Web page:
Based on a true story and set largely in the late eighties, Foxcatcher has been an awards season contender since Bennett Miller took the best director award at the 2014 Cannes Film Festival. However the film may be too austere and creepy for the Academy’s tastes.
Brothers Mark and David Shultz (Channing Tatum and Mark Ruffalo) had both won gold medals for wrestling in the 1984 Olympics but the introverted Mark lives in the shadow of his gregarious, less socially awkward older brother. Despite athletic success, Mark Shultz is scraping a meagre existence collecting twenty dollar cheques for speaking engagements in high schools, often as a replacement for the more popular David who has a coaching career and a family.
The situation changes with a call from the assistant of John du Pont. The heir to the chemical dynasty, du Pont (Steve Carell) describes himself as a noted ‘ornithologist, philatelist, philanthropist’. He is also unfeasibly wealthy and a wrestling enthusiast. Du Pont wants to make a name for himself as a coach and mentor, and sees the Shultz brothers as the key to his dream of founding ‘Team Foxcatcher’ and becoming a player in the sport.
While this sounds like the set up for an inspirational sports movie, Foxcatcher is anything but. Although based on well documented events this is a film best seen with minimum foreknowledge. Suffused with a sense of awful creeping dread the film exerts an icy grip as it tells an increasingly sordid and disturbing story.
Although top billed (and very likely to win the best actor Oscar) Carell’s entrance is delayed. We hear about him from various servants and underlings, and the naive Mark is usher into a variety of waiting rooms for his initial audience like Jonathan Harker arriving at Castle Dracula for the first time. du Pont is in many ways a monster, nearly unrecognisable with a fake nose and weirdly small teeth, Carell looks like a nightmarish melange of Star Trek: Deep Space Nine’s Odo and Max Shreck in Nosferatu. Speaking in strange clipped tones, Carell’s du Pont is instantly unsettling, his mask-like face and cold eyes make him inscrutable creating a growing sense of unease over his motivations and desires.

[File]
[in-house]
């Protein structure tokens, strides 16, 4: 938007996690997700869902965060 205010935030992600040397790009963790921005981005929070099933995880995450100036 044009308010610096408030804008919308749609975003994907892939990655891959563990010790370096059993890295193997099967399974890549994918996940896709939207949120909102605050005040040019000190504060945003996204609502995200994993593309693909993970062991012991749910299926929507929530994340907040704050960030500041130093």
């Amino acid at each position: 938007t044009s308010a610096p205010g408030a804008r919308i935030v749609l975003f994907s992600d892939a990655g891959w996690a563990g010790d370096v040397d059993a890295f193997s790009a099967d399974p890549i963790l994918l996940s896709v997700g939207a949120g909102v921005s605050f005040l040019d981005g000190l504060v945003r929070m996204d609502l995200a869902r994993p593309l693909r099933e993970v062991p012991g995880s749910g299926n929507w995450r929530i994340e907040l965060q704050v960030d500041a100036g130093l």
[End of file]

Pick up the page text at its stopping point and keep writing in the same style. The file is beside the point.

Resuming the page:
Tatum is also physically transformed, with a heavy brow and nose, and a simian underbite. Combined with the character’s awkwardness and passive aggression this creates an initial impression of brutish low intelligence. As the film progresses it becomes clearer that Mark Schultz is a man who is struggling against some powerful inner demons relating to his broken family background. These make him vulnerable to du Pont’s influence.
It is embarrassing to recall how recently I still considered Tatum to be a lunk-headed slice of Hollywood beefcake fit only for GI Joe movies, while the actor has steadily been growing his reputation with strong work in films as diverse as Magic Mike (which he developed), Side Effects, and the two Jump Street movies, Foxcatcher is the performance that categorically proves his acting chops. Visceral, powerful, but also vulnerable.
The third parter in a powerful triumvirate of acting excellence is Ruffalo. Carell and Tatum have firecracker parts but Ruffalo’s may have the greatest challenge. David Schultz, seems to be an uncomplicated and grounded ‘nice guy’ and he is off-screen for much of the middle section of the film. Ruffalo succeeds in overcoming this significant obstacle and making his character a compelling presence.
An early scene in which Mark Schultz’ simmering resentment and passive aggression emerges during a sparring session with his brother demonstrates Ruffalo’s tremendous virtues as an actor. With minimal dialogue the complexity of the sibling relationship is deftly explored.